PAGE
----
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This exhibition of historical photographic objects developed around a question central to our individual research: what was the role of photography in the creation and maintenance of empire?
The Bone Folders' Guild presents a delightful exhibit of "changeling" books--books that fold, flip, move, slide, twist, and rotate--books that are part toy, part book, and pure magic for the viewer.
Marking the centennial of James S. Watrous (1908-1999), the exhibit looks at the many contributions of this artist and art historian to the UW campus. The exhibit was inspired by John Dobbertin, a collector of college humor magazines, and Lynne Watrous Eich, daughter of James Watrous.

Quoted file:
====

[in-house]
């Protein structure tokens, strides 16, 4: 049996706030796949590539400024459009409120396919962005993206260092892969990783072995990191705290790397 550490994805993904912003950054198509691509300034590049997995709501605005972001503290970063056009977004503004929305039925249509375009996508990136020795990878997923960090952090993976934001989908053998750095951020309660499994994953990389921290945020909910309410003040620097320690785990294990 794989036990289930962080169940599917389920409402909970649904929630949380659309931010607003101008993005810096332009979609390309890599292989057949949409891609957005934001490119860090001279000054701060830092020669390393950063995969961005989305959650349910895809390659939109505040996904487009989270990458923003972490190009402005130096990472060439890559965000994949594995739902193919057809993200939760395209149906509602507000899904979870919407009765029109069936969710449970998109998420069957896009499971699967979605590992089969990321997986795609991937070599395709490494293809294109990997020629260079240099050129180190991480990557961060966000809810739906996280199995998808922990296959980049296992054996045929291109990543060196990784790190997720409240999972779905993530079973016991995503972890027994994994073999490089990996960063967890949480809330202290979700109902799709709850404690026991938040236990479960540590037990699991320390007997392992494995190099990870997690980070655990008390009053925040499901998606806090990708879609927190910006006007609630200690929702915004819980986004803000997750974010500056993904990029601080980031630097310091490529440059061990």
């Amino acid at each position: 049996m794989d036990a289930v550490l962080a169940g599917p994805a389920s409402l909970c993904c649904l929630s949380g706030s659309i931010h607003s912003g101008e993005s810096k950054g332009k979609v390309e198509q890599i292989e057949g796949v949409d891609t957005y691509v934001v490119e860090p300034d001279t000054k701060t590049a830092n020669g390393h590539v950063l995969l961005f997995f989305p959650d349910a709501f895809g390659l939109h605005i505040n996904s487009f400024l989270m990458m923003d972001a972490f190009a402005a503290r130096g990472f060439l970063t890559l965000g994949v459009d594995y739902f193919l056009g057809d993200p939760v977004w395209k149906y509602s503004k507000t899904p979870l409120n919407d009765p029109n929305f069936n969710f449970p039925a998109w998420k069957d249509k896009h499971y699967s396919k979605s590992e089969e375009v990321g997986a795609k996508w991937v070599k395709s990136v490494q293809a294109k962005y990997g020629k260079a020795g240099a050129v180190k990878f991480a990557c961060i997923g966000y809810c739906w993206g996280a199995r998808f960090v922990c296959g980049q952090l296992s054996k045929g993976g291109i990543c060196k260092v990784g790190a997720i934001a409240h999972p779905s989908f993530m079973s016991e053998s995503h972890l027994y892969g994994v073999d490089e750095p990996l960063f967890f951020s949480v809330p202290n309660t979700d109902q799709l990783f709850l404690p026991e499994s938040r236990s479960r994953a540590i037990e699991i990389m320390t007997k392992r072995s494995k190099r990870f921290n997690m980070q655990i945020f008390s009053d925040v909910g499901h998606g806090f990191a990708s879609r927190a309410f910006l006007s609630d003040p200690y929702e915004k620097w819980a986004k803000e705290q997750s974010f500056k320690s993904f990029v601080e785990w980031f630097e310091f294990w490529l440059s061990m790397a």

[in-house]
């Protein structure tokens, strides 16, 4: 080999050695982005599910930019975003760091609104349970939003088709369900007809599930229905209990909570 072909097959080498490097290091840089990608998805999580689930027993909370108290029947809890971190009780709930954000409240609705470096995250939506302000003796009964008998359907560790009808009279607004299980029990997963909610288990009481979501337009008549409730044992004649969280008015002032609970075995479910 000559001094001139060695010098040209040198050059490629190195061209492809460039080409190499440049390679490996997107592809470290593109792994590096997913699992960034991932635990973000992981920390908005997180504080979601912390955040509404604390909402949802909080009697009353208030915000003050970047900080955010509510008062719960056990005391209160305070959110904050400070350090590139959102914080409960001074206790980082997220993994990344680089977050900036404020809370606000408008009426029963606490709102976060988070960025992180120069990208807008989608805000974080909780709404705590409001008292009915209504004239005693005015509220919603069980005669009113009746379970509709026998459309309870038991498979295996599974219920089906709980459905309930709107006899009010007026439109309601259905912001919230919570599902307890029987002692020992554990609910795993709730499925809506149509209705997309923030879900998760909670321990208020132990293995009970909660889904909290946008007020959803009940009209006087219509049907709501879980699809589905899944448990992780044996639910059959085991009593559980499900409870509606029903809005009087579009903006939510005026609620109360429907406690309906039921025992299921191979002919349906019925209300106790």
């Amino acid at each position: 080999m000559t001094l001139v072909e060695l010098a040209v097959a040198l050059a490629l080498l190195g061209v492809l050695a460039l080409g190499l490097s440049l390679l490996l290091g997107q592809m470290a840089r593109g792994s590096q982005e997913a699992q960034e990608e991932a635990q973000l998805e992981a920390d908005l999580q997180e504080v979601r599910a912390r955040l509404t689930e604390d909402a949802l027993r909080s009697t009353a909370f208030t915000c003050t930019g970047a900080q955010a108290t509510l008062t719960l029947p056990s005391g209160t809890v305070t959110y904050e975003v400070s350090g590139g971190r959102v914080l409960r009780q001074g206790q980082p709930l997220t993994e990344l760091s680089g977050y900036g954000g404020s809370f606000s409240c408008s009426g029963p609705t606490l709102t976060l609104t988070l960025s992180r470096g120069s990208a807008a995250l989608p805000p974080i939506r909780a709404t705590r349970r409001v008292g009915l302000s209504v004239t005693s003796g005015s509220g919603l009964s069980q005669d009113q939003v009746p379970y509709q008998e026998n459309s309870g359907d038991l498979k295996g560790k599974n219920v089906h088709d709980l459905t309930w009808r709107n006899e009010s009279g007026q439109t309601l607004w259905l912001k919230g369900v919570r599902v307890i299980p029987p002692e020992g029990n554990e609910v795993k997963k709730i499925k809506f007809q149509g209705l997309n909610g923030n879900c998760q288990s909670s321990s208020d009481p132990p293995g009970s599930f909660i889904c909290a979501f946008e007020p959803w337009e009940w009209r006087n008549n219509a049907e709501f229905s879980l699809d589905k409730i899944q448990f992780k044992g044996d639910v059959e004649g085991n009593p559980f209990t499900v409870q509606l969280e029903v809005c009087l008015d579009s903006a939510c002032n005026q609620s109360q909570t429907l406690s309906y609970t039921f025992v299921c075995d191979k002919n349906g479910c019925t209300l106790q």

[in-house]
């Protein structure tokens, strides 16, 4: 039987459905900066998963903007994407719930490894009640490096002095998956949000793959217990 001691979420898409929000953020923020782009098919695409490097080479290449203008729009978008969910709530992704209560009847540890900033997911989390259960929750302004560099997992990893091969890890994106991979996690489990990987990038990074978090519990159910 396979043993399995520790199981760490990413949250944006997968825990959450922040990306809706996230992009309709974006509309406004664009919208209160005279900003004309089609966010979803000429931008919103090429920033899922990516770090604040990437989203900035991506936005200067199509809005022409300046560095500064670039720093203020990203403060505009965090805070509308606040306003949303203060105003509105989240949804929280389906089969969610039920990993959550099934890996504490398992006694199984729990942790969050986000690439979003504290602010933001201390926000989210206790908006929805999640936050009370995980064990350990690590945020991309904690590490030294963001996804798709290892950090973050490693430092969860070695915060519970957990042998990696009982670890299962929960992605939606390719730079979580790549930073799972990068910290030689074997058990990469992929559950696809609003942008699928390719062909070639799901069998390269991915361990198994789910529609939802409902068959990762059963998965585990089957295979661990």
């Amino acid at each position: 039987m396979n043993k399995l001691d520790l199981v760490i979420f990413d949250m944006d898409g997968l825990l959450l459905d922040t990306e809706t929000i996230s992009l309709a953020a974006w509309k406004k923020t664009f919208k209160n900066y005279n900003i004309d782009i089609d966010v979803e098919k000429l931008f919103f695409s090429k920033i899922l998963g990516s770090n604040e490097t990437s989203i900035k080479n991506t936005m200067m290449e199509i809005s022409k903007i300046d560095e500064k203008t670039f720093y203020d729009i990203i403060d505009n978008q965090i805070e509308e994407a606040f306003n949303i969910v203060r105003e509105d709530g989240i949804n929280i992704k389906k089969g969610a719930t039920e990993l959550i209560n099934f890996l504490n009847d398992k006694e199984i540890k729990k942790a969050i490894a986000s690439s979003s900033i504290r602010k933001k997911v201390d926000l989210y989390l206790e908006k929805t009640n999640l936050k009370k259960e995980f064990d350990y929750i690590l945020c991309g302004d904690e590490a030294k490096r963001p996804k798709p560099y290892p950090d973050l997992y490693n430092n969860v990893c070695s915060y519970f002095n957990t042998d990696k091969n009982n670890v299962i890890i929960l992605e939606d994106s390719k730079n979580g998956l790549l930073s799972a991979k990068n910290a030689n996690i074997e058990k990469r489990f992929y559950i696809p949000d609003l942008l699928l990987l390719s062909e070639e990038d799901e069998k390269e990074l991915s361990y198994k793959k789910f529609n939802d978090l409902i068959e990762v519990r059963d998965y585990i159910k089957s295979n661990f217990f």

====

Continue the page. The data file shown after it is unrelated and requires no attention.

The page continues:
The books in these cases all explore the beauty and wonder of nature found in flowers, trees, blossoms and leaves. The colors of summer, the burst of a bud, the growth of a vine, and the potential of a seed are all evident in these wonderfully inventive artists' books.
One can almost see the hand of an artist by looking at a sketchbook. Artists use sketchbooks to quickly capture a fleeting moment depicted in a scene, face, impression, interior view, animal, rambling thought (doodle), or general idea.
The disciplinary division between the visual arts and the natural sciences was not always as strictly demarcated as our contemporary academic conventions might suggest; rather, the line between art and science was blurry, by preference and necessity.